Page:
Thomas Jefferson worried that as elected representatives became physically separated from their constituents they would care less about serving the folks back home and more about serving themselves. “Our country is too large to have all its affairs directed by a single government. Public servants at such a distance, and from under the eye of their constituents, must from the circumstances of distance, be unable to administer and overlook all the details necessary for the good government of the citizens; the same circumstances, by rendering detection impossible to their constituents, will invite public agents to corruption, plunder and waste.” Take a minute to just savor this assessment and how prescient it was to the political condition of today.
Is there a place for you and me in keeping our public servants focused? For me it is simply paying attention and then challenging what doesn’t seem right or fair. And it doesn’t hurt to be relentless.
The Atlantic Coast Pipeline (ACP) has done wonders in bringing citizens forward to challenge the shifting of authority to a corporation and away from the rights of individuals. Of course, challenging "the big boys" can be exhausting. And often the work seems useless but sometimes it isn't. But always it is satisfying to make the effort, to stand for what's right. Teddy Roosevelt's "Man in the Arena" comes to mind.
In October 2014, I was part of an eclectic group of concerned citizens who were granted an audience with the then chairman of the Federal Energy Regulatory Commission (FERC) Cheryl LaFleur. We (Bobby Whitescarver, Nancy Sorrells, Travis Geary, Jennifer Lewis and myself) spent more than an hour with Chairman LaFleur and staff members. We talked about valley karst, our water and the need to protect this irreplaceable gift. We noted the dangers of instability of 42”, heavy, pipe in karst and the problems inherent with pipeline construction in this fragile geological condition.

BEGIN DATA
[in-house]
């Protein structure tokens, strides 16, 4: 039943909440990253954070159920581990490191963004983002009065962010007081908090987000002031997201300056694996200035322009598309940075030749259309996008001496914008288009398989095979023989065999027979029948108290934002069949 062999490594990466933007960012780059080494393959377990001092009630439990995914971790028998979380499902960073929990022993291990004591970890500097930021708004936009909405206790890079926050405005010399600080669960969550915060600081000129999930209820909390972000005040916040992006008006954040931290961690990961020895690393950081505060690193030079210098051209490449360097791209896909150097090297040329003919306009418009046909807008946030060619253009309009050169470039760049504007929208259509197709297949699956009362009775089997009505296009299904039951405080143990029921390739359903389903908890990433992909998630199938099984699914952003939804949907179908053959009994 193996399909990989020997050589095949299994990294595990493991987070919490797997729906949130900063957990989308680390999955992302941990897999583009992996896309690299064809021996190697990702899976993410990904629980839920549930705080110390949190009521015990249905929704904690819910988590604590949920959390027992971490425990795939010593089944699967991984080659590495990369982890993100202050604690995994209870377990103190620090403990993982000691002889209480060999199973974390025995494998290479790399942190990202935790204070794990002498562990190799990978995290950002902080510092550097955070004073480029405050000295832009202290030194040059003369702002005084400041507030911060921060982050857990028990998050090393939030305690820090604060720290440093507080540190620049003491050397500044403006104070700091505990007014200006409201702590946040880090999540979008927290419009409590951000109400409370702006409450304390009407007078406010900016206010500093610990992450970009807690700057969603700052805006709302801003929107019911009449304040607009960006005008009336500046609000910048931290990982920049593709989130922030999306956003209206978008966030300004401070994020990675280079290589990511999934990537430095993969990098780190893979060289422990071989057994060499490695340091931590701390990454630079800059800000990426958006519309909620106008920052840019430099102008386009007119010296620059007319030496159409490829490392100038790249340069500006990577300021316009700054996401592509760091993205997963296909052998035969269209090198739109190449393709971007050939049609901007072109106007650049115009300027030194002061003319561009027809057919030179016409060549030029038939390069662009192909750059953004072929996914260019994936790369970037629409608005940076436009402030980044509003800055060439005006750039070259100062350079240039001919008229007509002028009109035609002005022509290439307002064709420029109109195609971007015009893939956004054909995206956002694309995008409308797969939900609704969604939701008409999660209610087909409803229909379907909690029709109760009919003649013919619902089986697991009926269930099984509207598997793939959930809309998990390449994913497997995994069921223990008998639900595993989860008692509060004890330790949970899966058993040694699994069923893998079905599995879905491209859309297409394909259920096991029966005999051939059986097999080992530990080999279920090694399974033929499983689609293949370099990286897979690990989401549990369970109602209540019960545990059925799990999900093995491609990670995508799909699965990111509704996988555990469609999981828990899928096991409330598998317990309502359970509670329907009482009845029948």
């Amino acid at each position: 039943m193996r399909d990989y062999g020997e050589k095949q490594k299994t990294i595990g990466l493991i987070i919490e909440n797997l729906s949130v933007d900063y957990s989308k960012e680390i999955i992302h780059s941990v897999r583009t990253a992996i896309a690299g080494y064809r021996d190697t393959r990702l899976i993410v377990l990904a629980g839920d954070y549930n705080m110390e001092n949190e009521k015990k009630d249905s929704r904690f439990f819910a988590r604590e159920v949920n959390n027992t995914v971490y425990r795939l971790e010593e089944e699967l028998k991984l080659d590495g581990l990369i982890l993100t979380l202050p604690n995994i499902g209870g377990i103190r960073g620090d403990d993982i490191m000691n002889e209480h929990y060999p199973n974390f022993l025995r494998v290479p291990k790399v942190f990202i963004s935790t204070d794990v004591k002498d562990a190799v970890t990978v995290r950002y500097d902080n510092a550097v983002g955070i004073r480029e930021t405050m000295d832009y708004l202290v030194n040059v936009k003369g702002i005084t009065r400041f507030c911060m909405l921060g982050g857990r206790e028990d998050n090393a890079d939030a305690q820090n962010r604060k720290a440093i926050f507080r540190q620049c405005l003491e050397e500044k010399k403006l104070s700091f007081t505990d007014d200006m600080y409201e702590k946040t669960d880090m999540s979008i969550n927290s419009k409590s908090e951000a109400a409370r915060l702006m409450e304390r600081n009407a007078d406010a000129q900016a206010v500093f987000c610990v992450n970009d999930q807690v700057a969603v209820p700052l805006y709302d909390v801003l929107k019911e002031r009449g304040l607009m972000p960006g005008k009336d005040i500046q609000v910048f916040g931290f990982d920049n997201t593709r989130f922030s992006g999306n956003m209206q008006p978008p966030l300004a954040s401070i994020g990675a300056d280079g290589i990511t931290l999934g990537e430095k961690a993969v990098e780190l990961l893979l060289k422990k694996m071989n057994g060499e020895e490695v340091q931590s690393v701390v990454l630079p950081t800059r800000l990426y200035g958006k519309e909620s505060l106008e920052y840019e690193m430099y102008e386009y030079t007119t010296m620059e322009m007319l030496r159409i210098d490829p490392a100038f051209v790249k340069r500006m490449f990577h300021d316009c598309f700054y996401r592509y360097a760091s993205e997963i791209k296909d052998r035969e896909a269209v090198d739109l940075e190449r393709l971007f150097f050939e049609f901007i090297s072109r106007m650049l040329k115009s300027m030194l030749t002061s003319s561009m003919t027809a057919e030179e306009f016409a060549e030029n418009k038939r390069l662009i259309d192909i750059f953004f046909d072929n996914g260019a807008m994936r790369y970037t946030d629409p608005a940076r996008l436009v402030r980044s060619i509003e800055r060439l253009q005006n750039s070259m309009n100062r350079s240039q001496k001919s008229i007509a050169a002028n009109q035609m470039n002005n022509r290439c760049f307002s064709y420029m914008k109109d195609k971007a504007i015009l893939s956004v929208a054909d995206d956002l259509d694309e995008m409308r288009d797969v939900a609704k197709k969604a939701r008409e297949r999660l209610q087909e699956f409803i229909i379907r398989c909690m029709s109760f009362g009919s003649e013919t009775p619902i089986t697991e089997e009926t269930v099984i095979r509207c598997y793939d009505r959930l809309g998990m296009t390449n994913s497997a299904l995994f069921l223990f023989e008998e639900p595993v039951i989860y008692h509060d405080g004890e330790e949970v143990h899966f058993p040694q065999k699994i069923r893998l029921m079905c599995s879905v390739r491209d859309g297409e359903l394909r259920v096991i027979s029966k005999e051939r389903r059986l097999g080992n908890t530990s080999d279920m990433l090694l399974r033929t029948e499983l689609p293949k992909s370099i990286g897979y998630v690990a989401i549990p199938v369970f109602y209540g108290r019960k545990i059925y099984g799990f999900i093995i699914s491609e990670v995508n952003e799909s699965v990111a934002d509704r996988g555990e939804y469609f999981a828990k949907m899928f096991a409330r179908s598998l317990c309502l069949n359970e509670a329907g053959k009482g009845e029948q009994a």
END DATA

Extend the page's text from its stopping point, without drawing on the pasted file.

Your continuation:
I like to think our presentation helped influence Commissioner LaFleur when she voted “no” to the “Certificate of Approval” for the ACP. Unfortunately the 2 Commissioners voting to proceed weren’t on the Commission when we had our face to face meeting. Nonetheless it was a good experience, a day well spent.
Success did come when the ACP requested a locally administered Special Use permit. Heart felt local opinions had a role in denying Dominion’s plan to place a construction yard and storage site in rural Augusta County. Swoope conservationist Bobby Whitescarver spoke about how ongoing local efforts to clean up polluted streams and rivers, by the farm community, could be undone. I asked for a traffic count and when the ACP revealed numbers that showed vehicles arriving but never leaving (think The Hotel California) the Zoning Board members were not just skeptical but ridiculing as they voted “no”.
And now a new opportunity has presented itself that requires public engagement. Earlier this year Virginia’s DEQ yielded its regulatory authority to monitor individual stream crossings to the Army Corps of Engineers. The corps, in turn, gave the ACP blanket approval for its work through rivers, streams and wetlands via a Nationwide Permit #12. This permit allows “discharge of dredged or fill materials into wetlands and streams during the construction of pipelines.” This blanket permit replaces the normal standard of individual monitoring for particular issues of water quality on the 889 waterbody crossings across the state or the 189 stream and 43 wetland crossings in Augusta County.
How is it right then that after our legislators wrote laws to protect our streams and wetlands and created the DEQ to enforce those laws, that the DEQ can just relieve itself of its mandated responsibilities? And how is it right that after being ceded the authority to protect these same resources that the corps should then yield this oversight to the very ones who we are to be protected from? In sum who thought it a good idea to put the fox in charge of the henhouse?
We cannot simply allow the ACP to work unwatched in our waterways. Each of us in our own voice needs to send comments about the importance of protecting our water by looking at every stream crossing on a case-by-case basis to: DEQ, P.O. Box 1105, Richmond, Va. 23219,
Jefferson felt public agents lost their way when they thought no one was watching. We need to let the DEQ know not only that we are watching, but that we are passionate in protecting what we have.
Tracy Pyles is a columnist for The News Virginian and a former chairman and member of the Augusta County Board of Supervisors. He lives in Augusta County.